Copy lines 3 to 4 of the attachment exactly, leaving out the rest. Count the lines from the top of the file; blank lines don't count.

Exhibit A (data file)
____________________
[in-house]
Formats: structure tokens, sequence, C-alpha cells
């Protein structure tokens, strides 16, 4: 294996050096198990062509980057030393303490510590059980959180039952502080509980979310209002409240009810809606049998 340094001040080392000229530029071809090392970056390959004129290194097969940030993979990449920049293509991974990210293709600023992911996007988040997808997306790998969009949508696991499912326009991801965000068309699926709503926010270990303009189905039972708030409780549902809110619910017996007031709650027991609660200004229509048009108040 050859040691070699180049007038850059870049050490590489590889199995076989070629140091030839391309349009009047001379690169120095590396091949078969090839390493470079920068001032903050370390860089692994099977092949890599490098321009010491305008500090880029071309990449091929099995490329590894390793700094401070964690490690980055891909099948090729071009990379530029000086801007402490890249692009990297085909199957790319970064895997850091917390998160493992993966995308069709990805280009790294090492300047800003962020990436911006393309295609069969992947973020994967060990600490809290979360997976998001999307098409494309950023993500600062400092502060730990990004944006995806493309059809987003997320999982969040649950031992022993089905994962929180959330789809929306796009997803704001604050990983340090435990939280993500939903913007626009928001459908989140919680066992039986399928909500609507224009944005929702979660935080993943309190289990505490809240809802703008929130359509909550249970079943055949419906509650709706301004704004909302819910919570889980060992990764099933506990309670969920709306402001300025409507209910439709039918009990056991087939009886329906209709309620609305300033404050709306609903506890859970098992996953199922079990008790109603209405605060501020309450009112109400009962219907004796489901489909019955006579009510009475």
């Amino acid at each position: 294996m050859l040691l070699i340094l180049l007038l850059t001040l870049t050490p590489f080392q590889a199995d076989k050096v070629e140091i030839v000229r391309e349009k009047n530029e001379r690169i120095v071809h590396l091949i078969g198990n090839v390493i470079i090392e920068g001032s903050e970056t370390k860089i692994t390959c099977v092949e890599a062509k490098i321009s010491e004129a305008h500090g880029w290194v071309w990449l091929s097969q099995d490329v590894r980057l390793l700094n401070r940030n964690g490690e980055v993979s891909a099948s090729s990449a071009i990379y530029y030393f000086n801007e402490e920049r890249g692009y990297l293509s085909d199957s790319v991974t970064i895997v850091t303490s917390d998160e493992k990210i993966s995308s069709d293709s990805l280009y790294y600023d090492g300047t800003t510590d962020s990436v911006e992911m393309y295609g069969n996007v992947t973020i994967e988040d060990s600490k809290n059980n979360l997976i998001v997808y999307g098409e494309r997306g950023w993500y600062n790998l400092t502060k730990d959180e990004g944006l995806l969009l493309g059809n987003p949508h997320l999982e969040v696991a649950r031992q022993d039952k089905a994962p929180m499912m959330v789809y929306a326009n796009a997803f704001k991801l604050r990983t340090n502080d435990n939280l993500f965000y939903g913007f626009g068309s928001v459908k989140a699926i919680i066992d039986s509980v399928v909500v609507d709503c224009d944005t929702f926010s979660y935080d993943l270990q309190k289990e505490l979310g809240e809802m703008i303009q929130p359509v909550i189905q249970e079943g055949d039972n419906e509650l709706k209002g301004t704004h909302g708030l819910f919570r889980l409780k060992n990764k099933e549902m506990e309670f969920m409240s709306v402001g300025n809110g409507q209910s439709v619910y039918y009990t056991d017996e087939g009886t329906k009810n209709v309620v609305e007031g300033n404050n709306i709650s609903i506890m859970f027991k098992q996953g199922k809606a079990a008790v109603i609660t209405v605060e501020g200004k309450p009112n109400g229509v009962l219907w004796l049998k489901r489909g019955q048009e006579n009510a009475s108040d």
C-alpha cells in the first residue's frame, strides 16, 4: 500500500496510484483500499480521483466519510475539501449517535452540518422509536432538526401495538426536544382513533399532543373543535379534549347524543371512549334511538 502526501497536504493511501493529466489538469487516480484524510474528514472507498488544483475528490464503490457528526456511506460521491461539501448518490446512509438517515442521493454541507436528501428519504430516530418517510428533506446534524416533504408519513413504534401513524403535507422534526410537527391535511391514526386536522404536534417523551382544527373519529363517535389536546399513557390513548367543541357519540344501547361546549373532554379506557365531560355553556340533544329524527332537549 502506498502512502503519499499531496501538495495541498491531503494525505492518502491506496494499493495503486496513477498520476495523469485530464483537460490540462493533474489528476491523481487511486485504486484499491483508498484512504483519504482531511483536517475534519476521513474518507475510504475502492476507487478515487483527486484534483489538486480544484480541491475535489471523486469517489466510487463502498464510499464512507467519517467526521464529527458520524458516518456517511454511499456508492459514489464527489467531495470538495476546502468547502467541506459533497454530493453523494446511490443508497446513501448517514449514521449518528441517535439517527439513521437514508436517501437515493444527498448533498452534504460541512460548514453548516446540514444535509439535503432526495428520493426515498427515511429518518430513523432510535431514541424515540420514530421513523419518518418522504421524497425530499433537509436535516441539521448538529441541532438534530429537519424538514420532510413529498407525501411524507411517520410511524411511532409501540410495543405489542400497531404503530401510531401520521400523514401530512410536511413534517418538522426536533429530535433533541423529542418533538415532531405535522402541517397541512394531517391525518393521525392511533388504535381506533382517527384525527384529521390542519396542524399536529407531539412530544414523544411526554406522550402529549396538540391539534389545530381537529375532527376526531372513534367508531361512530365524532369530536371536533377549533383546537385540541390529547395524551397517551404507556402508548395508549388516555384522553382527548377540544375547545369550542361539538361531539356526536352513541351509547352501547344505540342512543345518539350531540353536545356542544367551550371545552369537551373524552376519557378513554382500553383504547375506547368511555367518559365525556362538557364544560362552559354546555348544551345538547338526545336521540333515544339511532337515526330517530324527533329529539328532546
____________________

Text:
């Protein structure tokens, strides 16, 4: 294996050096198990062509980057030393303490510590059980959180039952502080509980979310209002409240009810809606049998 340094001040080392000229530029071809090392970056390959004129290194097969940030993979990449920049293509991974990210293709600023992911996007988040997808997306790998969009949508696991499912326009991801965000068309699926709503926010270990303009189905039972708030409780549902809110619910017996007031709650027991609660200004229509048009108040 050859040691070699180049007038850059870049050490590489590889199995076989070629140091030839391309349009009047001379690169120095590396091949078969090839390493470079920068001032903050370390860089692994099977092949890599490098321009010491305008500090880029071309990449091929099995490329590894390793700094401070964690490690980055891909099948090729071009990379530029000086801007402490890249692009990297085909199957790319970064895997850091917390998160493992993966995308069709990805280009790294090492300047800003962020990436911006393309295609069969992947973020994967060990600490809290979360997976998001999307098409494309950023993500600062400092502060730990990004944006995806493309059809987003997320999982969040649950031992022993089905994962929180959330789809929306796009997803704001604050990983340090435990939280993500939903913007626009928001459908989140919680066992039986399928909500609507224009944005929702979660935080993943309190289990505490809240809802703008929130359509909550249970079943055949419906509650709706301004704004909302819910919570889980060992990764099933506990309670969920709306402001300025409507209910439709039918009990056991087939009886329906209709309620609305300033404050709306609903506890859970098992996953199922079990008790109603209405605060501020309450009112109400009962219907004796489901489909019955006579009510009475």
């Amino acid at each position: 294996m050859l040691l070699i340094l180049l007038l850059t001040l870049t050490p590489f080392q590889a199995d076989k050096v070629e140091i030839v000229r391309e349009k009047n530029e001379r690169i120095v071809h590396l091949i078969g198990n090839v390493i470079i090392e920068g001032s903050e970056t370390k860089i692994t390959c099977v092949e890599a062509k490098i321009s010491e004129a305008h500090g880029w290194v071309w990449l091929s097969q099995d490329v590894r980057l390793l700094n401070r940030n964690g490690e980055v993979s891909a099948s090729s990449a071009i990379y530029y030393f000086n801007e402490e920049r890249g692009y990297l293509s085909d199957s790319v991974t970064i895997v850091t303490s917390d998160e493992k990210i993966s995308s069709d293709s990805l280009y790294y600023d090492g300047t800003t510590d962020s990436v911006e992911m393309y295609g069969n996007v992947t973020i994967e988040d060990s600490k809290n059980n979360l997976i998001v997808y999307g098409e494309r997306g950023w993500y600062n790998l400092t502060k730990d959180e990004g944006l995806l969009l493309g059809n987003p949508h997320l999982e969040v696991a649950r031992q022993d039952k089905a994962p929180m499912m959330v789809y929306a326009n796009a997803f704001k991801l604050r990983t340090n502080d435990n939280l993500f965000y939903g913007f626009g068309s928001v459908k989140a699926i919680i066992d039986s509980v399928v909500v609507d709503c224009d944005t929702f926010s979660y935080d993943l270990q309190k289990e505490l979310g809240e809802m703008i303009q929130p359509v909550i189905q249970e079943g055949d039972n419906e509650l709706k209002g301004t704004h909302g708030l819910f919570r889980l409780k060992n990764k099933e549902m506990e309670f969920m409240s709306v402001g300025n809110g409507q209910s439709v619910y039918y009990t056991d017996e087939g009886t329906k009810n209709v309620v609305e007031g300033n404050n709306i709650s609903i506890m859970f027991k098992q996953g199922k809606a079990a008790v109603i609660t209405v605060e501020g200004k309450p009112n109400g229509v009962l219907w004796l049998k489901r489909g019955q048009e006579n009510a009475s108040d």